Sheena Liam, who is one of the coolest people on the planet, stars with me. I was like, really really nervous going into it but she was so chill and friendly that we got along instantly, I have the utmost respect for her. Nick Chin was on cinematography for my previous singles Believe and Sun, and he’s an absolute wizard on the camera. That top-notch production quality feel is thanks to him and his dope team.
We even had literal icon Yuna come on set and shoot some behind-the-scenes footage. I’ll never forget the moment: Adam was shooting an outdoor scene that didn’t require me or Sheena, so we sat in the car to catch some AC with Yuna. My mind was blown when she asked us if we wanted to hear a demo of a song she’d been working on. That song was Invisible. There was this moment of awe, that one of the biggest artists in Asia was playing me something she’s working on, and also this moment of empathy because I realised I do the EXACT same thing: playing my demos to friends and seeing what they think. At first it seemed to me that we were miles apart, but deep down, we’re both musicians. We love the same craft. I remember everything with such vivid detail that it’s hard not to overwrite this, it was just so electric.
Tell us a bit about working with Adam Sinclair.
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Adam Sinclair is a gem of a human being. He’s one of those people that I’ll always remember for leaving a massive impression on me, filling me with drive and ambition. You just get that feeling being around him, he doesn’t even have to try. For him to take up a project with a young, upcoming Bangladeshi artist like me, if you think about everything he’s done, is a testament to his love for his craft.
From the get-go, it was all about the message, about the aesthetic. He went out of his way to build a relationship with me, we were constantly sharing references and talking about our inspirations. By the time we were on set, I was completely at home around him. I can go on and on about how technically brilliant he is, but what I’ll remember most is simply being around his aura.
Does being your age work for or against you in the music industry?
As in any sector of the entertainment industry, it generally does work for you. I know I personally have a lot of privilege: I’m not even halfway through university, so I’m still financially dependent on my parents, I still have energy and more time to build a relationship with my audience, and most importantly, I have more time to make mistakes and learn from them than I would in my 30s.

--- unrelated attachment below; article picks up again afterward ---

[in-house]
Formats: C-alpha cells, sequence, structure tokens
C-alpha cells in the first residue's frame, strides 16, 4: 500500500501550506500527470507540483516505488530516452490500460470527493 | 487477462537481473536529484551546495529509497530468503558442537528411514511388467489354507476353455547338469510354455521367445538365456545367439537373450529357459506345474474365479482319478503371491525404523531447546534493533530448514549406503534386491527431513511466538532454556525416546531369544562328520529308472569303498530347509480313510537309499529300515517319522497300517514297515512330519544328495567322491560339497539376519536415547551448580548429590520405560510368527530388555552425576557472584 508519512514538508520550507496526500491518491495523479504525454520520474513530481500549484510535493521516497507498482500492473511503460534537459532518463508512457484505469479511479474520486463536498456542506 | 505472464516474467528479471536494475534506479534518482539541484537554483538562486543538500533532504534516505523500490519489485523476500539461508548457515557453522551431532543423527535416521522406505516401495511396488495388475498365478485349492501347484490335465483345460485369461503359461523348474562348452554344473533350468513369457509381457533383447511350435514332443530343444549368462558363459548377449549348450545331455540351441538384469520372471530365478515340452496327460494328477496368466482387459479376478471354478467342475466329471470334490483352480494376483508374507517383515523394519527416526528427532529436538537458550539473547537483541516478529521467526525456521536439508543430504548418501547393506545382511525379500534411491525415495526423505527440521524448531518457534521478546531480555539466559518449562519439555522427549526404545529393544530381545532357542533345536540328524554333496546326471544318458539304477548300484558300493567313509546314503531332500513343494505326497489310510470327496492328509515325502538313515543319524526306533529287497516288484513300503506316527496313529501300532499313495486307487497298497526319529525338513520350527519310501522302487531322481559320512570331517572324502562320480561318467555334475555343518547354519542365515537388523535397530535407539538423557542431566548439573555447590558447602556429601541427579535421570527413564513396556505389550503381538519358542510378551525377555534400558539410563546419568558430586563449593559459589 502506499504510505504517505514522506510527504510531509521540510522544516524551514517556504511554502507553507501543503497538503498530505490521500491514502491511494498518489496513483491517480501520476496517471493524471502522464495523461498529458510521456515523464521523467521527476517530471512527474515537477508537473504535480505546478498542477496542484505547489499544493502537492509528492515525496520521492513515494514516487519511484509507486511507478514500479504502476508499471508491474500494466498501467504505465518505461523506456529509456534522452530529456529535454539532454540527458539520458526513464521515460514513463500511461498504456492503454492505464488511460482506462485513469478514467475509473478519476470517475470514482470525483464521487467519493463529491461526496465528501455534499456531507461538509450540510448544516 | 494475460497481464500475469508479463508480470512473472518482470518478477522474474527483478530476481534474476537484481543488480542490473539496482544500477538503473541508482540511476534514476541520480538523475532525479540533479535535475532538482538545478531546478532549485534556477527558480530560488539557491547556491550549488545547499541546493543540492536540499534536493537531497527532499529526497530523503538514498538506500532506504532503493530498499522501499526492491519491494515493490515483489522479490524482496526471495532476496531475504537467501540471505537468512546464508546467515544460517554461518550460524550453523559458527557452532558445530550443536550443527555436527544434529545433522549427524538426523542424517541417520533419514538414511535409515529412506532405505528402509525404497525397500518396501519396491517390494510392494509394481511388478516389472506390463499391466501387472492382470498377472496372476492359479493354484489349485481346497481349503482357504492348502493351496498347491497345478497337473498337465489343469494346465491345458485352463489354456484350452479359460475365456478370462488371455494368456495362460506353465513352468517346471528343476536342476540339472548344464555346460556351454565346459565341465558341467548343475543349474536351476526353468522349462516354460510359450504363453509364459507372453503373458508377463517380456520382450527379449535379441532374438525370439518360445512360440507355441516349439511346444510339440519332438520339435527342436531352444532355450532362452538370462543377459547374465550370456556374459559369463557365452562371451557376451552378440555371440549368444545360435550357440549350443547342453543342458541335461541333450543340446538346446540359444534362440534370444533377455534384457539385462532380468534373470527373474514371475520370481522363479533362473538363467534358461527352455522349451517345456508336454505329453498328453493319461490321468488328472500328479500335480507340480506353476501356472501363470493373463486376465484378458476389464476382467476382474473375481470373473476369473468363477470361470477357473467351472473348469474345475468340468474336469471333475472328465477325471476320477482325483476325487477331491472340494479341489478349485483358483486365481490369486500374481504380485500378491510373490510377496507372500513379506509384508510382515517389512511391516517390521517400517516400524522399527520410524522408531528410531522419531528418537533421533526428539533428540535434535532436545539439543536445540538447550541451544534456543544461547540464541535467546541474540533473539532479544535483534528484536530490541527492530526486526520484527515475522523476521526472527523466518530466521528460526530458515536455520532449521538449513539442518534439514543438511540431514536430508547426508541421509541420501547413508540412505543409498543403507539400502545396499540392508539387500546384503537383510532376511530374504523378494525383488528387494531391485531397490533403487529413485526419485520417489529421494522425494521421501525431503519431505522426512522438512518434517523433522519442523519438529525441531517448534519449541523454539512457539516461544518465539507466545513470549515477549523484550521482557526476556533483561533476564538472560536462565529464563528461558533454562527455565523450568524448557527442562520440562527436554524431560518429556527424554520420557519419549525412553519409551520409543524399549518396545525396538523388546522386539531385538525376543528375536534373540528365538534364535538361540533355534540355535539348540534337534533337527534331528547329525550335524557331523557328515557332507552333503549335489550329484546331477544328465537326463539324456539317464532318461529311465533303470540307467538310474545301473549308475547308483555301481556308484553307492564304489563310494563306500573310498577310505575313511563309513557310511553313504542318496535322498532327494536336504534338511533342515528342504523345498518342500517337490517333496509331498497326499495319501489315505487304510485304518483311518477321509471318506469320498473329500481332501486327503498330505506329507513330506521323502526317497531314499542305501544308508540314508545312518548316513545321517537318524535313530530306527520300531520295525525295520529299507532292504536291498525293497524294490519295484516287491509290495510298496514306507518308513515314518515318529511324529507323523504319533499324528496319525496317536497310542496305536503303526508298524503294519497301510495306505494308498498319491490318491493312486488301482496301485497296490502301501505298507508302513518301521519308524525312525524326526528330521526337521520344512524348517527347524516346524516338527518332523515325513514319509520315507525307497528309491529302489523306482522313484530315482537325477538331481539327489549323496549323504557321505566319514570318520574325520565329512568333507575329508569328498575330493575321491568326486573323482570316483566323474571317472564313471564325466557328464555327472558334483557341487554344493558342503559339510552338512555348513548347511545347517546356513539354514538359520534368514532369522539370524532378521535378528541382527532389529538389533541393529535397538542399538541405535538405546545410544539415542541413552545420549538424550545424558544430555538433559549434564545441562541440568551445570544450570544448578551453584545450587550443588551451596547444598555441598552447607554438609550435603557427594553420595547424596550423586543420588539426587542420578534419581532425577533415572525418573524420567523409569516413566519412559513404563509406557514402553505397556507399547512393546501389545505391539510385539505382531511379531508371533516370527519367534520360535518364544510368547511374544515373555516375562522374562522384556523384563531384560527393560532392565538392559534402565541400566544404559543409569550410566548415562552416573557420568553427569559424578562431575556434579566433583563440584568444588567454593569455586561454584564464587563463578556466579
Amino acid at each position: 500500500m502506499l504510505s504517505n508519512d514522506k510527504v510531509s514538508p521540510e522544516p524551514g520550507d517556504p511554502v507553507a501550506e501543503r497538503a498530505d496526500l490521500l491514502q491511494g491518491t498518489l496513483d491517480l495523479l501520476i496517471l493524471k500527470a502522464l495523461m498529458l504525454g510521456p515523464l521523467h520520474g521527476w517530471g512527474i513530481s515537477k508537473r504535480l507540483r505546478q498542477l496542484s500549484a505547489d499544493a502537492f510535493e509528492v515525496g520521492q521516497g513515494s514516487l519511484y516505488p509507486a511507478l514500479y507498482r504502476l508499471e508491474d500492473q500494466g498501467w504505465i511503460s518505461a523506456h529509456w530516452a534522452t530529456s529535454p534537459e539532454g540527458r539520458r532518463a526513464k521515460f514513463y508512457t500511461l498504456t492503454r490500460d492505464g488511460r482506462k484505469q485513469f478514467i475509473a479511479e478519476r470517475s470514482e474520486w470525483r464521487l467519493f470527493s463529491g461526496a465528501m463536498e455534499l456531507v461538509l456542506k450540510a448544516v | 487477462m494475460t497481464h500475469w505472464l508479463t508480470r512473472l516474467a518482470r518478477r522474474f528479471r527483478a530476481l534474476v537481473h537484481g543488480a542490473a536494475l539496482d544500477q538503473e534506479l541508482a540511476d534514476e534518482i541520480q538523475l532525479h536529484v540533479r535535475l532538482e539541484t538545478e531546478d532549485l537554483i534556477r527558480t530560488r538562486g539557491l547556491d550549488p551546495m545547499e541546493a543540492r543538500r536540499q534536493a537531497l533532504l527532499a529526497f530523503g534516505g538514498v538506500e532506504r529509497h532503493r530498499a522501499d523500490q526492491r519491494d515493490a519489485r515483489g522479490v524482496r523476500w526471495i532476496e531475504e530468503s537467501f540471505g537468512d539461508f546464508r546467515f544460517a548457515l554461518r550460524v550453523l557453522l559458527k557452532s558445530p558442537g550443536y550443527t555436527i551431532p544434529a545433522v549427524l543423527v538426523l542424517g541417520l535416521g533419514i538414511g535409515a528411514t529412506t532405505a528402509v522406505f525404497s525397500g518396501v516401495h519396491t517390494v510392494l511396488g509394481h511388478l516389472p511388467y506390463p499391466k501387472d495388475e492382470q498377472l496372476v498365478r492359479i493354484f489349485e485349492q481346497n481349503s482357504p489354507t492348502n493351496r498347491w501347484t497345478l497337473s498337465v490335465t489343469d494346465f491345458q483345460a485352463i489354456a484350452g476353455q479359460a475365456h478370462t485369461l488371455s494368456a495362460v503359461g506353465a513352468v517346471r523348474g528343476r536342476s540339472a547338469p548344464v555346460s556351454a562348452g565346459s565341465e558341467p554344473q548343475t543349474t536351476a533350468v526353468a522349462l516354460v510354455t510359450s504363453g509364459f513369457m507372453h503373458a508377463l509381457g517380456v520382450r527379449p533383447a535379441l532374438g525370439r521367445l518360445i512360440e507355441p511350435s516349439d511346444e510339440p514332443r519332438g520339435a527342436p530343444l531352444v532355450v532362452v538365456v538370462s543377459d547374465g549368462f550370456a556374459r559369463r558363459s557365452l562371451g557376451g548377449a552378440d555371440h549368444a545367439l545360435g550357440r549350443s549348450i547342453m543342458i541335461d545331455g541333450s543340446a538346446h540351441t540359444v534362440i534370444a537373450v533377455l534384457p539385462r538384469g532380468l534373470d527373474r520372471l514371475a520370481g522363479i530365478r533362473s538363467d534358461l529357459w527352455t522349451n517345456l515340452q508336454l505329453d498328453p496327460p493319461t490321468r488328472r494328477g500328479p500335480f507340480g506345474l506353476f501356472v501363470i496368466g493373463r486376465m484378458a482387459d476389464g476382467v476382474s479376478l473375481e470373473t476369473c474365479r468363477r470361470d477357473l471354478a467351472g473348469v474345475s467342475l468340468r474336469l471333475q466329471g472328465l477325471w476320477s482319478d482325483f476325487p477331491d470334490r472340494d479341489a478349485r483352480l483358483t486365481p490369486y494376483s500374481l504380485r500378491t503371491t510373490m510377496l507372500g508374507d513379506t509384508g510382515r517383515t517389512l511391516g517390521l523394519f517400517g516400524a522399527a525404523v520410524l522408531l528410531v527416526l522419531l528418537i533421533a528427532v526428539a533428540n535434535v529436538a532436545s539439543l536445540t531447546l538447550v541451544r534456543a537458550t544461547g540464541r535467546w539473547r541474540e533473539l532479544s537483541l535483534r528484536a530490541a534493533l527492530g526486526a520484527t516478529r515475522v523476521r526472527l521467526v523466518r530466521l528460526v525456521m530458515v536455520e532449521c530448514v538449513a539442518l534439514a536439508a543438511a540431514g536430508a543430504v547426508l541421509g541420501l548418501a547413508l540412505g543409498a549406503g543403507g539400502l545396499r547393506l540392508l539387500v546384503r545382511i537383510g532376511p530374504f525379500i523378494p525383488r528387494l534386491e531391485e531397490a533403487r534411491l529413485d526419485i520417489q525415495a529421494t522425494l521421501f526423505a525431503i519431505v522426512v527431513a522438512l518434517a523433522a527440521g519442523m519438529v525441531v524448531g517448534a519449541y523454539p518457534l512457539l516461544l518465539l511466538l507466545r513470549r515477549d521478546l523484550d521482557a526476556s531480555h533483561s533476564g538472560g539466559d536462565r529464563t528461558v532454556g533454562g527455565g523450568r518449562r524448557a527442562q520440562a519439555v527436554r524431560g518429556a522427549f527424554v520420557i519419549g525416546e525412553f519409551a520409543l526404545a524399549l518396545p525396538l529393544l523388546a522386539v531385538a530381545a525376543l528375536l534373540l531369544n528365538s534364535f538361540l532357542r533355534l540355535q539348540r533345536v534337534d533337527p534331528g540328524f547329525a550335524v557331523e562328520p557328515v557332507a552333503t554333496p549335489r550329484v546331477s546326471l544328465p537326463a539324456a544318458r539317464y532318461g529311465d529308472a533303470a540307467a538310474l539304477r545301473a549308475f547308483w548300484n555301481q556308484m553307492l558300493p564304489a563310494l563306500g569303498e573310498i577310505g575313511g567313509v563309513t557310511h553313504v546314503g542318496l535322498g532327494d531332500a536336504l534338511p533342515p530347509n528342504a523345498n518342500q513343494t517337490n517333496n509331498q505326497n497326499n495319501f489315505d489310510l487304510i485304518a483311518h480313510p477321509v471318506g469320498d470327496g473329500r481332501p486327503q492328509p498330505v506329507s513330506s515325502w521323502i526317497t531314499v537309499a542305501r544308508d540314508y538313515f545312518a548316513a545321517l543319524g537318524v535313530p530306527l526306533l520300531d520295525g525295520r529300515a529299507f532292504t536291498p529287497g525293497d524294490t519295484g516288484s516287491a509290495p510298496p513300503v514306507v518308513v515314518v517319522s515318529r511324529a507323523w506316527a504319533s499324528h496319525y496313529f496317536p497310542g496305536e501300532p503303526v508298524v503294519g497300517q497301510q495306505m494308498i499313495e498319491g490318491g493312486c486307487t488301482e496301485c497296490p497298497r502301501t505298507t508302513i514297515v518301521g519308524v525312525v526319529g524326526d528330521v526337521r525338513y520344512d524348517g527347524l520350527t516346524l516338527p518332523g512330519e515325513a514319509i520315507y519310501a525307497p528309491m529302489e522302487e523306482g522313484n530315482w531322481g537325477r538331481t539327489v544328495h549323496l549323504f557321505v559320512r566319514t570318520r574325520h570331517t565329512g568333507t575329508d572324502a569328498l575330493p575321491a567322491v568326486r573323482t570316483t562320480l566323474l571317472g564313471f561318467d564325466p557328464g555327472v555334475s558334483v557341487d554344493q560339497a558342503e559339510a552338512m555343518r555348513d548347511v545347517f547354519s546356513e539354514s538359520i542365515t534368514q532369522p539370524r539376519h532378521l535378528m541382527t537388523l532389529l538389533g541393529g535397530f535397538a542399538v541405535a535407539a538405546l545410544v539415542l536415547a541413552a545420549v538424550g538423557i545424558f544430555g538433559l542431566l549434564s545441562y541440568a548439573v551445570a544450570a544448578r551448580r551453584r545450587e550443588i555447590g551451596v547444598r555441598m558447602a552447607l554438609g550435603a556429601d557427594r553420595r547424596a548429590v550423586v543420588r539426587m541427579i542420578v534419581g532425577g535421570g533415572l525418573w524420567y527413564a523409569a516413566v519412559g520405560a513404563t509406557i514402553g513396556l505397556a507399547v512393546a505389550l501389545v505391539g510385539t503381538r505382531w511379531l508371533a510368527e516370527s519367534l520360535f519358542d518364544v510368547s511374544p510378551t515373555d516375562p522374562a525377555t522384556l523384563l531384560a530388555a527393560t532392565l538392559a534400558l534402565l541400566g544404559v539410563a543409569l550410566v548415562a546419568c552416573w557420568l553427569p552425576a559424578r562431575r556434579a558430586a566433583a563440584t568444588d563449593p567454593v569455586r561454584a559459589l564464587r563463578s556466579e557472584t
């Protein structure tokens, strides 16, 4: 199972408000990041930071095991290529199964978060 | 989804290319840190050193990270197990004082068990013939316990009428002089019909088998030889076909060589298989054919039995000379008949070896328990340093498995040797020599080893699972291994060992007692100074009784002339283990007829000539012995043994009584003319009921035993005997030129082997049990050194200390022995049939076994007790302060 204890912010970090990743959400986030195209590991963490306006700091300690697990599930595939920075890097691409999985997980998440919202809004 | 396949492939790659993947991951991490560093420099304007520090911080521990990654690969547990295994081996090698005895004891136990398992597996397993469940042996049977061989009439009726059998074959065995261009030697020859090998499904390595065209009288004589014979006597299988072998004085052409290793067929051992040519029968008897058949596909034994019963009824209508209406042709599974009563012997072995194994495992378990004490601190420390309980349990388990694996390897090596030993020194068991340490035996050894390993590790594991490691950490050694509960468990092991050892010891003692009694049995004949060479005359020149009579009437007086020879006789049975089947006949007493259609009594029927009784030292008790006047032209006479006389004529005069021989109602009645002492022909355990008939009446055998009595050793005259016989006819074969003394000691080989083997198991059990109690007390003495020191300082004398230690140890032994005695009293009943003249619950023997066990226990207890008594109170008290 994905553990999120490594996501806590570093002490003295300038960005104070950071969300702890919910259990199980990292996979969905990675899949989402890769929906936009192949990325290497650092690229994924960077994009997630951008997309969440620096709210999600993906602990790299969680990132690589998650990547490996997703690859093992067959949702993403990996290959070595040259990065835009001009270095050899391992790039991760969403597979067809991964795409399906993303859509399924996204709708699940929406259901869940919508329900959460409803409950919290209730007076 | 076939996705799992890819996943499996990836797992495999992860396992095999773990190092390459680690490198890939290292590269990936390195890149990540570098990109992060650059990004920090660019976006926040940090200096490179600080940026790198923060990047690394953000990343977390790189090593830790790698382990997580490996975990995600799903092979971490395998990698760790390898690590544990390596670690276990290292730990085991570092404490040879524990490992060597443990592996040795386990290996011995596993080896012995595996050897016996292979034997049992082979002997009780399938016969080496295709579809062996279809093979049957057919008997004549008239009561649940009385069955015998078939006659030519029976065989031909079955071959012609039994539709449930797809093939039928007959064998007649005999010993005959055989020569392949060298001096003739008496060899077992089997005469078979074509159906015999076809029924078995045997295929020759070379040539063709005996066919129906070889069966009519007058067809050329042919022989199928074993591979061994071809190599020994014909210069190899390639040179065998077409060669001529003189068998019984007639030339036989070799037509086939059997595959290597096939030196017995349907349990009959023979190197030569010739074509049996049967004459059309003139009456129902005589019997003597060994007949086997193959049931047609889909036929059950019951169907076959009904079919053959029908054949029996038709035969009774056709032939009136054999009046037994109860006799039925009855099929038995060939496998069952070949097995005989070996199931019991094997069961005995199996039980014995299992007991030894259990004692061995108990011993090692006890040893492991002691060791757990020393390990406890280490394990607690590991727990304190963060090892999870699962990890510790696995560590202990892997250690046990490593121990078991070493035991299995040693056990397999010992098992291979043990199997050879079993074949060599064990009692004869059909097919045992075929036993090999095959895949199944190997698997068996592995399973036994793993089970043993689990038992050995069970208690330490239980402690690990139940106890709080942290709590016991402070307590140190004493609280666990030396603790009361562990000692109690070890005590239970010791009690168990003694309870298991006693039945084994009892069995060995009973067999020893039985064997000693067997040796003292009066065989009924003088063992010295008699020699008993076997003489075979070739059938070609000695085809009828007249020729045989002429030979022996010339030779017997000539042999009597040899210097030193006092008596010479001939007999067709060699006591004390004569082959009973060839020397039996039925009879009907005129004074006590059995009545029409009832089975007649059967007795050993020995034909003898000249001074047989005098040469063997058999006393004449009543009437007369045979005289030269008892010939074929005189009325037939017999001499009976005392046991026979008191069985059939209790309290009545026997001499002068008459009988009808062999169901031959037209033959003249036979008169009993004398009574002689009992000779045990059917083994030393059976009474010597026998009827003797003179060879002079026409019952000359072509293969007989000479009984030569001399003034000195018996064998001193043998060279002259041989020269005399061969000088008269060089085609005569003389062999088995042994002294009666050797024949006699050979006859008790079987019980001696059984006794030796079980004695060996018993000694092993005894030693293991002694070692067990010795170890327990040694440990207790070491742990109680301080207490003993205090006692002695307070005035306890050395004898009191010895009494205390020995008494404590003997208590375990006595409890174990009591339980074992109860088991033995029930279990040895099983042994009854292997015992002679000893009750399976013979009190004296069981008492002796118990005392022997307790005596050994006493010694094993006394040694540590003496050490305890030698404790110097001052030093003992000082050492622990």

Since pop culture is dictated by the youth, if you’re young enough to appeal to that crowd it’s always a bonus. There are obviously some disadvantages too, over the years we’ve heard many stories of young stars getting irreparably exploited, but in this day and age, artists have the power of the people through social media, so it’s a bit harder to get away with blatantly exploitive business practises. It’s difficult to say the positives don’t outweigh the negatives, but at the end of the day the art doesn’t care about who you are, just what you have to say. Youth helps in terms of learning and growing, but age and experience makes your art richer. At 20-years-old I have barely lived any life, and as I age I will have so much more to say, and for me that’s all that matters.
Why did you not choose to highlight your musical prowess within Believe?
I love a good shred – I’m a guitar nerd and in my free time I love to improvise for hours and try to improve on my technical skills. But how often does a song REALLY need a guitar solo? The only thing that excites me more than a 7-minute Guthrie Govan guitar clinic is a sharply efficient and effortlessly simple 3-minute pop song. That being said, if anyone’s down to start a math rock band you know who to contact.
What other songs have you worked on, or can we expect from you in the near future?
You can expect a lot more music and more collaborative work too in the near future. I want to keep exploring themes of mental health, love, trauma and politics, but I want to explore fresh musical avenues too. Stay tuned!
Till then you can check out the three other singles I have out from my upcoming project, Sun, Believe and Amar Jaan! We made an equally beautiful music video for Sun that was directed by Nelson Chong and Mandy Gioh, shot in Pulau Indah. Amar Jaan also has a video, which is a beautiful montage of my parents’ wedding in 1996, it’s also my first song featuring Bangla, my native language. You can also check out my first ever single Easier, which we shot a music video in Dhaka, Bangladesh for. That’s where it all began.